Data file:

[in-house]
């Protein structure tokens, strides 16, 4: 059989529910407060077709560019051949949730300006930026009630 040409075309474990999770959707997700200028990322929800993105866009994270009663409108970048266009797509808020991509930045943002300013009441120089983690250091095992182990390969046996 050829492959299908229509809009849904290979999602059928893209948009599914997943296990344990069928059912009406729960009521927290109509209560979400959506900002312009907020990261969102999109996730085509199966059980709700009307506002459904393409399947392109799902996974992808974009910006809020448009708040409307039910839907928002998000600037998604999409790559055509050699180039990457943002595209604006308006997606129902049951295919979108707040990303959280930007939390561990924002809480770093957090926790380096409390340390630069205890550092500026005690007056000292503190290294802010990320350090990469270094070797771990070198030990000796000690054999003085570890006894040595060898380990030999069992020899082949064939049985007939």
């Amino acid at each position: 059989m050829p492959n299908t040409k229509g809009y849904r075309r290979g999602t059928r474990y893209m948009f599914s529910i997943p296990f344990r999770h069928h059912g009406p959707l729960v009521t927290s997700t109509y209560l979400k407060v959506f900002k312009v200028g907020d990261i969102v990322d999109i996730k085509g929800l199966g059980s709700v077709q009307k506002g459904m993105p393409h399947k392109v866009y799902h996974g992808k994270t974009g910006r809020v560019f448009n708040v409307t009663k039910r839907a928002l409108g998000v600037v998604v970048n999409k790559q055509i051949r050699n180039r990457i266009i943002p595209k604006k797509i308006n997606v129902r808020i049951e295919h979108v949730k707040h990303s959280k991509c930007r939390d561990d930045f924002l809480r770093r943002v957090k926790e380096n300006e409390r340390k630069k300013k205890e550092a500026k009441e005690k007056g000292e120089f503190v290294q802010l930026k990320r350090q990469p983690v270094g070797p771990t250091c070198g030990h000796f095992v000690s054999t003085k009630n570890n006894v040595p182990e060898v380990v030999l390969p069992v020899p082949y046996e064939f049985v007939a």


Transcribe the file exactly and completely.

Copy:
[in-house]
């Protein structure tokens, strides 16, 4: 059989529910407060077709560019051949949730300006930026009630 040409075309474990999770959707997700200028990322929800993105866009994270009663409108970048266009797509808020991509930045943002300013009441120089983690250091095992182990390969046996 050829492959299908229509809009849904290979999602059928893209948009599914997943296990344990069928059912009406729960009521927290109509209560979400959506900002312009907020990261969102999109996730085509199966059980709700009307506002459904393409399947392109799902996974992808974009910006809020448009708040409307039910839907928002998000600037998604999409790559055509050699180039990457943002595209604006308006997606129902049951295919979108707040990303959280930007939390561990924002809480770093957090926790380096409390340390630069205890550092500026005690007056000292503190290294802010990320350090990469270094070797771990070198030990000796000690054999003085570890006894040595060898380990030999069992020899082949064939049985007939």
């Amino acid at each position: 059989m050829p492959n299908t040409k229509g809009y849904r075309r290979g999602t059928r474990y893209m948009f599914s529910i997943p296990f344990r999770h069928h059912g009406p959707l729960v009521t927290s997700t109509y209560l979400k407060v959506f900002k312009v200028g907020d990261i969102v990322d999109i996730k085509g929800l199966g059980s709700v077709q009307k506002g459904m993105p393409h399947k392109v866009y799902h996974g992808k994270t974009g910006r809020v560019f448009n708040v409307t009663k039910r839907a928002l409108g998000v600037v998604v970048n999409k790559q055509i051949r050699n180039r990457i266009i943002p595209k604006k797509i308006n997606v129902r808020i049951e295919h979108v949730k707040h990303s959280k991509c930007r939390d561990d930045f924002l809480r770093r943002v957090k926790e380096n300006e409390r340390k630069k300013k205890e550092a500026k009441e005690k007056g000292e120089f503190v290294q802010l930026k990320r350090q990469p983690v270094g070797p771990t250091c070198g030990h000796f095992v000690s054999t003085k009630n570890n006894v040595p182990e060898v380990v030999l390969p069992v020899p082949y046996e064939f049985v007939a």